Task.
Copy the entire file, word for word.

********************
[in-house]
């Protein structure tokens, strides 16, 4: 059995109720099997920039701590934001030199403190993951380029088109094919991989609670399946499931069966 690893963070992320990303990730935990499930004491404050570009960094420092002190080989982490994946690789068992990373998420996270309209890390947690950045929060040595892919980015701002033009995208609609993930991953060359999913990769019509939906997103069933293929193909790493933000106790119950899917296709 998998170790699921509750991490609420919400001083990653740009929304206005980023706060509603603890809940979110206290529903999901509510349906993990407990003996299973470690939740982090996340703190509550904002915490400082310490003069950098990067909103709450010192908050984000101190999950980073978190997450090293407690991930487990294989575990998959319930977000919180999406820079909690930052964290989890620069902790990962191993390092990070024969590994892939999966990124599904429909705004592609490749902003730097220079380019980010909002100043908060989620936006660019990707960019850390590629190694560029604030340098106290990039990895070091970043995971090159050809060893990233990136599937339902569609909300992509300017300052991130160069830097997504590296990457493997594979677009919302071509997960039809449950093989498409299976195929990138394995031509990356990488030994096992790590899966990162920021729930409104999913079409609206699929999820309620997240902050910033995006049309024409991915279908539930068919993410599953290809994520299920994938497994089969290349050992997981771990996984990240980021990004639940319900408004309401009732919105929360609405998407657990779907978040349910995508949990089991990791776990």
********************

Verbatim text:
[in-house]
């Protein structure tokens, strides 16, 4: 059995109720099997920039701590934001030199403190993951380029088109094919991989609670399946499931069966 690893963070992320990303990730935990499930004491404050570009960094420092002190080989982490994946690789068992990373998420996270309209890390947690950045929060040595892919980015701002033009995208609609993930991953060359999913990769019509939906997103069933293929193909790493933000106790119950899917296709 998998170790699921509750991490609420919400001083990653740009929304206005980023706060509603603890809940979110206290529903999901509510349906993990407990003996299973470690939740982090996340703190509550904002915490400082310490003069950098990067909103709450010192908050984000101190999950980073978190997450090293407690991930487990294989575990998959319930977000919180999406820079909690930052964290989890620069902790990962191993390092990070024969590994892939999966990124599904429909705004592609490749902003730097220079380019980010909002100043908060989620936006660019990707960019850390590629190694560029604030340098106290990039990895070091970043995971090159050809060893990233990136599937339902569609909300992509300017300052991130160069830097997504590296990457493997594979677009919302071509997960039809449950093989498409299976195929990138394995031509990356990488030994096992790590899966990162920021729930409104999913079409609206699929999820309620997240902050910033995006049309024409991915279908539930068919993410599953290809994520299920994938497994089969290349050992997981771990996984990240980021990004639940319900408004309401009732919105929360609405998407657990779907978040349910995508949990089991990791776990």